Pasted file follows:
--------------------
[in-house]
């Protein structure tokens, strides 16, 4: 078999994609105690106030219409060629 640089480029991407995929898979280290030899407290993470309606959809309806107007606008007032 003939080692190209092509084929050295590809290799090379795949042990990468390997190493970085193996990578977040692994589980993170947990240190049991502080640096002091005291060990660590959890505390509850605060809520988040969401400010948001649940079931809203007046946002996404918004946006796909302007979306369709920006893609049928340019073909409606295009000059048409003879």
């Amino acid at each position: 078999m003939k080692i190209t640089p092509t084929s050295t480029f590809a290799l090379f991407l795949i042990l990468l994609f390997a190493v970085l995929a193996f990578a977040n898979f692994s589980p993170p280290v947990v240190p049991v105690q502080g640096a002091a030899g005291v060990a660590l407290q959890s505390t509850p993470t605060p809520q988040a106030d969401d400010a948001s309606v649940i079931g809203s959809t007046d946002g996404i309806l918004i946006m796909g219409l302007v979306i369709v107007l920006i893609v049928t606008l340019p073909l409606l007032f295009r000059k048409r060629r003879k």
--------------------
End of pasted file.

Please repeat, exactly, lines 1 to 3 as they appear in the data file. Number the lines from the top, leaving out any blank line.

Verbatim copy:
[in-house]
């Protein structure tokens, strides 16, 4: 078999994609105690106030219409060629 640089480029991407995929898979280290030899407290993470309606959809309806107007606008007032 003939080692190209092509084929050295590809290799090379795949042990990468390997190493970085193996990578977040692994589980993170947990240190049991502080640096002091005291060990660590959890505390509850605060809520988040969401400010948001649940079931809203007046946002996404918004946006796909302007979306369709920006893609049928340019073909409606295009000059048409003879």
């Amino acid at each position: 078999m003939k080692i190209t640089p092509t084929s050295t480029f590809a290799l090379f991407l795949i042990l990468l994609f390997a190493v970085l995929a193996f990578a977040n898979f692994s589980p993170p280290v947990v240190p049991v105690q502080g640096a002091a030899g005291v060990a660590l407290q959890s505390t509850p993470t605060p809520q988040a106030d969401d400010a948001s309606v649940i079931g809203s959809t007046d946002g996404i309806l918004i946006m796909g219409l302007v979306i369709v107007l920006i893609v049928t606008l340019p073909l409606l007032f295009r000059k048409r060629r003879k």